Harry Connick, Jr. (Columbia)
Harry Connick, Jr., is an accomplished singer, arranger, musician, and composer. But equally important to his success, it would seem, is his talent as a stage performer. His shows offer more than music. More than a guy sitting at the piano and singing.
On this month's PBS Great Performances broadcast of the concerts for which this CD is the partial soundtrack, he shimmies and shakes as he demonstrates a New Orleans-style walk; he builds an easy rapport with the audience -- whom he most often addresses as "folks" -- and is generally an extremely affable presence.
So ... how does the disc stack up on its own, given that much of Connick's appeal comes from his style and energy as a stage performer -- especially when his band is red hot, as in this case, and the live versions of the New Orleans-style tunes could generate enough electricity to power the marquee of the Neil Simon Theatre, where the shows were recorded?
Fairly well, actually. It contains 15 tracks and runs a generous 76 minutes, though several songs from the TV broadcast are missing. Much of the enthusiasm, the buzz of the show comes across, and how could it not, when Connick is so at home on standards and his own compositions in a similar vein, from swing to ballads and boogie-woogie?
The final six tracks move, musically speaking, to Louisiana as the tempo and vibe of the disc change. The pace increases, the band starts to break loose, and Connick doffs his coat and crooner persona to emcee the party.
All this certainly can be appreciated on disc, though the vibrant performances that match the tenor of the music do add to the enjoyment. Just as well, then, that "In Concert On Broadway" is available in several formats, including DVD and DVD/CD.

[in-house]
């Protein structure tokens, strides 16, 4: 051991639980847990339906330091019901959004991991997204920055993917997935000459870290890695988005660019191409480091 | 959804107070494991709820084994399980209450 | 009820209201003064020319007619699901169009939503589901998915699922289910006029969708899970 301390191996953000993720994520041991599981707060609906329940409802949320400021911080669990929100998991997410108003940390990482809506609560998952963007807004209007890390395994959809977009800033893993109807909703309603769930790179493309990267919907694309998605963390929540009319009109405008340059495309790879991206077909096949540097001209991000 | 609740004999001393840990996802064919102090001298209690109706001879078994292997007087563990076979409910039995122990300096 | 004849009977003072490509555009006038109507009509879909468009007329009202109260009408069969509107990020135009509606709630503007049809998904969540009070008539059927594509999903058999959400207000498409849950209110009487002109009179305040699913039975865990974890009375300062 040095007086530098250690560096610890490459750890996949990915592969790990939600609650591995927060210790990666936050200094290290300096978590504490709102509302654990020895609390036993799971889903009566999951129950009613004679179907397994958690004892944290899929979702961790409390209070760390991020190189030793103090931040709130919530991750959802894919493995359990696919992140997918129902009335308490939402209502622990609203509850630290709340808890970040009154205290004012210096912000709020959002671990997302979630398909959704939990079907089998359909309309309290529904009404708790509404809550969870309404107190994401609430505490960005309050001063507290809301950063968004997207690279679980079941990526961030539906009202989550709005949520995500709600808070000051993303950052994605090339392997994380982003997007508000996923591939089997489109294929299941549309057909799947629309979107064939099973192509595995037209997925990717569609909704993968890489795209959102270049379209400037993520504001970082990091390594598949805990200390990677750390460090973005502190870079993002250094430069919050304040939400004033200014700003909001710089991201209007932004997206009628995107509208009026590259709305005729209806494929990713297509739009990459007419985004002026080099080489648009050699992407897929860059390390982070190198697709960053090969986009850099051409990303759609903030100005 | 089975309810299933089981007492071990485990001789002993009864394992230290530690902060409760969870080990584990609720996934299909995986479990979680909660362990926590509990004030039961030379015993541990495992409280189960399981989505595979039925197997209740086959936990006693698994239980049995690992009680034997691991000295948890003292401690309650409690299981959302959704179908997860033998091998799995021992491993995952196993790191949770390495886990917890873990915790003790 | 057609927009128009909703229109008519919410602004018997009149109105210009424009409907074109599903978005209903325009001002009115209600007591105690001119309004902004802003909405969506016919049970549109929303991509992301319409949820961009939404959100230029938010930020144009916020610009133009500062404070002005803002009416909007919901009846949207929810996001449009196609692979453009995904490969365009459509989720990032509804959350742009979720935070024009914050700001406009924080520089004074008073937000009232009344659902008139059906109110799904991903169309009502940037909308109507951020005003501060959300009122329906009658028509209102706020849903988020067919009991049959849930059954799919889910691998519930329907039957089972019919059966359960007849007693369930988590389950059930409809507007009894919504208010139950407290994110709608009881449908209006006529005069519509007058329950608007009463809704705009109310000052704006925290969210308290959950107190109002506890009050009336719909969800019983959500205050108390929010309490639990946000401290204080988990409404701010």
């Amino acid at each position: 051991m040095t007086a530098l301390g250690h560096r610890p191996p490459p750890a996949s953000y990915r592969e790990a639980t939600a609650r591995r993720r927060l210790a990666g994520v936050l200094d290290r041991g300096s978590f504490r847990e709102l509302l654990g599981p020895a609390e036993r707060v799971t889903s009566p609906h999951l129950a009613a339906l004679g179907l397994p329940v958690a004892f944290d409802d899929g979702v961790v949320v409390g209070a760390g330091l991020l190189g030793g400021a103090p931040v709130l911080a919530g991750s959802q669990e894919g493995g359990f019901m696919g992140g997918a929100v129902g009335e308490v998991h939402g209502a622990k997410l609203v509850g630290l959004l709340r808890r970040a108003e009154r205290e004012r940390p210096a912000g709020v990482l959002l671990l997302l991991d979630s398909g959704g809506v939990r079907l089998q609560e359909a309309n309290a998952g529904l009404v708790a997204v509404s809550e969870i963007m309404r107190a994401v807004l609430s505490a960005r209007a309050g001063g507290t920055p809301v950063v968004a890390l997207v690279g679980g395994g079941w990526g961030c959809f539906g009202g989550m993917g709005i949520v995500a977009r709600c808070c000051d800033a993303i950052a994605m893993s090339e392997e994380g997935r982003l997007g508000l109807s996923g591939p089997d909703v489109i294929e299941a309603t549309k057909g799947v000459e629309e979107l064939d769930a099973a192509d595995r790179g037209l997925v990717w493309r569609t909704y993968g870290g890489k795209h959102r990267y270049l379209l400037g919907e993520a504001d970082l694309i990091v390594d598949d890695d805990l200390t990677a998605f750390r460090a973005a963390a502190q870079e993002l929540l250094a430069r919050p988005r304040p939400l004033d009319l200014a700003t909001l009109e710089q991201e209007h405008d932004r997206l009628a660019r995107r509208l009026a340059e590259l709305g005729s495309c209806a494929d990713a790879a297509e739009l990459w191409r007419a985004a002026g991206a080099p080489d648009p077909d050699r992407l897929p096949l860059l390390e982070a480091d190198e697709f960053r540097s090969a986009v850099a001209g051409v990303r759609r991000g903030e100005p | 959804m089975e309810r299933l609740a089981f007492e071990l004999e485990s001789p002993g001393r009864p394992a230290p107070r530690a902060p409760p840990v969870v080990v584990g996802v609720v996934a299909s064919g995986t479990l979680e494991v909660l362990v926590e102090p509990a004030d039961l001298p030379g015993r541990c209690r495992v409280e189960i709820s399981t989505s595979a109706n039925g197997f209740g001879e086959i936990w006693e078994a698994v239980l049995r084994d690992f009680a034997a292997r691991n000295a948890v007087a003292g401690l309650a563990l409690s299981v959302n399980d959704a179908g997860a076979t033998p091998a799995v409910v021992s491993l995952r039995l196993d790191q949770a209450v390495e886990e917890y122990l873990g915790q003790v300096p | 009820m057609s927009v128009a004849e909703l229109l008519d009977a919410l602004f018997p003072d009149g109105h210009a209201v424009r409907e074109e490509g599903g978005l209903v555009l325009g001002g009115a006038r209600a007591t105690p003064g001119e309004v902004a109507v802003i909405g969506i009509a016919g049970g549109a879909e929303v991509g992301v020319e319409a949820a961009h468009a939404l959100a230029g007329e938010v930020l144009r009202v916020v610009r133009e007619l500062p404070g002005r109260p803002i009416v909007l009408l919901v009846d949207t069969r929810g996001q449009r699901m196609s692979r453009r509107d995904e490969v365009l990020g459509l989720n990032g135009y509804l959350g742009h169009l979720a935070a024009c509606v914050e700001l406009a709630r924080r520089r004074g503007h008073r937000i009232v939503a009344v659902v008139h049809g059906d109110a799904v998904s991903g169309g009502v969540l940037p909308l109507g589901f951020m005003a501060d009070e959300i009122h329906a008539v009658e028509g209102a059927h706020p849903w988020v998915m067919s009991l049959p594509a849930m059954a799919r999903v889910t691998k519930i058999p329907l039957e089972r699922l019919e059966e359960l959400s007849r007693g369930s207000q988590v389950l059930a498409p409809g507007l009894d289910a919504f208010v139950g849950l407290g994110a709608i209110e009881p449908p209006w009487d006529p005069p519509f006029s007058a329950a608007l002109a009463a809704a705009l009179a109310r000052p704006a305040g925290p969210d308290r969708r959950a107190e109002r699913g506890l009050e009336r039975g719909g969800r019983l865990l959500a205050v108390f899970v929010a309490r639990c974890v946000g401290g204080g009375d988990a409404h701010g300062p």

-- RICHARD PATON
Kenny Rogers (Cracker Barrel)
With a dozen countrified gospel numbers on his new release, Kenny Rogers becomes the first artist to have two albums among Cracker Barrel Old Country Store's exclusive music offerings. The restaurant chain has become a force in the music industry, putting its latest album near the cash registers and the 25 others in a nearby kiosk, making them hard to miss for diners paying their check or waiting for a table.
The songs here are billed as the "inspirational, spiritual classics that Rogers loved through his childhood." Without exception, they are familiar tunes, warm and comforting, and listeners might find themselves singing along with Rogers on many of the tracks. He comes by this concept album honestly, previously notching 27 No. 1 hits on the Contemporary Christian Radio charts.
The musicianship throughout is impeccable, with sterling instrumental accompaniment and vocal backups. Rogers' distinctive voice is mostly intact and more than capable, despite the barely perceptible effects of age on range and note-holding. Each arrangement on these gospel gems puts the lyrics and vocals out front, with dramatic and sometimes soaring musical emphasis done with restraint.
-- KEN ROSENBAUM
Marcia Ball (Alligator Records)
Sunny, saucy Marcia Ball has drawn legions of fans over the years sitting cross-legged behind a keyboard, setting her band's steady rhythmic pace with the metronome-like movement of her upper foot.
It's with that same consistency that she keeps putting out great albums, like "Roadside Attractions," scheduled for release Tuesday.
Forget that Ball, who turns 62 this year, is a multiple Grammy nominee who has won almost every major blues piano award and was inducted into the Gulf Coast Music Hall of Fame in 2010. This is an album that suggests she is unspoiled by her success, something that goes beyond the bayou swamp boogie sound associated with her.
"Roadside Attractions" has that little extra something sweet and sassy, an album of a dozen songs Ball wrote or co-wrote herself from 40-some years of studying characters out on the road.
Ball revisits familiar themes. But even now -- on her 15th solo album -- she sounds as fresh and alive as she did years ago, perhaps just a little more seasoned and with richer tales to tell.
"Roadside Attractions" is worthy of being included in any conversation about her best.
-- TOM HENRY